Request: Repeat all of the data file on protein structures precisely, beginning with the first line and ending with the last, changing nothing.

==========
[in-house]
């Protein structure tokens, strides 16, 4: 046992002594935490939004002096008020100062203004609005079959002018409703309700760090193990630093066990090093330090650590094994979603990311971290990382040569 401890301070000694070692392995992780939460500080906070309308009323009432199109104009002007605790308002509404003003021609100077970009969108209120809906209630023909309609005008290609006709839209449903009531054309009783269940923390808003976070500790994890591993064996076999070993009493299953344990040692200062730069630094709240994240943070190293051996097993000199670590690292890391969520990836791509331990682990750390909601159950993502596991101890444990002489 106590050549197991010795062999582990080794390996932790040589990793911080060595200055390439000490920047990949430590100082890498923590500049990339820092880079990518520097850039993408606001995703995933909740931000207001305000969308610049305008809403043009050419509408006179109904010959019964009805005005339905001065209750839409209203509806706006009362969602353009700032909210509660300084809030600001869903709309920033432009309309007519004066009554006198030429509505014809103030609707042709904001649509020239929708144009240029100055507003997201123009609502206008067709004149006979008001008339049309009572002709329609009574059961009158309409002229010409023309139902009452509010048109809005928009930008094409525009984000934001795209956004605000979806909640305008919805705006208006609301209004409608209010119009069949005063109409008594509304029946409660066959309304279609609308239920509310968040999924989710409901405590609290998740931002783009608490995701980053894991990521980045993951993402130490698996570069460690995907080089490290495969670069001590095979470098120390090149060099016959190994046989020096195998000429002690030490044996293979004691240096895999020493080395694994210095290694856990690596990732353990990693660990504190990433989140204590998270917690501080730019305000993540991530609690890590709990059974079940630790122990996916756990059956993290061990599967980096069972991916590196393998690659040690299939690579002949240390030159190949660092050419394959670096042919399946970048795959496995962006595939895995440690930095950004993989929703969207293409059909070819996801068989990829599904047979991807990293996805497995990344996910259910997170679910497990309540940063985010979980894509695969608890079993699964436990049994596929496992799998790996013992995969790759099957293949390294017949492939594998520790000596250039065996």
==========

[in-house]
């Protein structure tokens, strides 16, 4: 046992002594935490939004002096008020100062203004609005079959002018409703309700760090193990630093066990090093330090650590094994979603990311971290990382040569 401890301070000694070692392995992780939460500080906070309308009323009432199109104009002007605790308002509404003003021609100077970009969108209120809906209630023909309609005008290609006709839209449903009531054309009783269940923390808003976070500790994890591993064996076999070993009493299953344990040692200062730069630094709240994240943070190293051996097993000199670590690292890391969520990836791509331990682990750390909601159950993502596991101890444990002489 106590050549197991010795062999582990080794390996932790040589990793911080060595200055390439000490920047990949430590100082890498923590500049990339820092880079990518520097850039993408606001995703995933909740931000207001305000969308610049305008809403043009050419509408006179109904010959019964009805005005339905001065209750839409209203509806706006009362969602353009700032909210509660300084809030600001869903709309920033432009309309007519004066009554006198030429509505014809103030609707042709904001649509020239929708144009240029100055507003997201123009609502206008067709004149006979008001008339049309009572002709329609009574059961009158309409002229010409023309139902009452509010048109809005928009930008094409525009984000934001795209956004605000979806909640305008919805705006208006609301209004409608209010119009069949005063109409008594509304029946409660066959309304279609609308239920509310968040999924989710409901405590609290998740931002783009608490995701980053894991990521980045993951993402130490698996570069460690995907080089490290495969670069001590095979470098120390090149060099016959190994046989020096195998000429002690030490044996293979004691240096895999020493080395694994210095290694856990690596990732353990990693660990504190990433989140204590998270917690501080730019305000993540991530609690890590709990059974079940630790122990996916756990059956993290061990599967980096069972991916590196393998690659040690299939690579002949240390030159190949660092050419394959670096042919399946970048795959496995962006595939895995440690930095950004993989929703969207293409059909070819996801068989990829599904047979991807990293996805497995990344996910259910997170679910497990309540940063985010979980894509695969608890079993699964436990049994596929496992799998790996013992995969790759099957293949390294017949492939594998520790000596250039065996």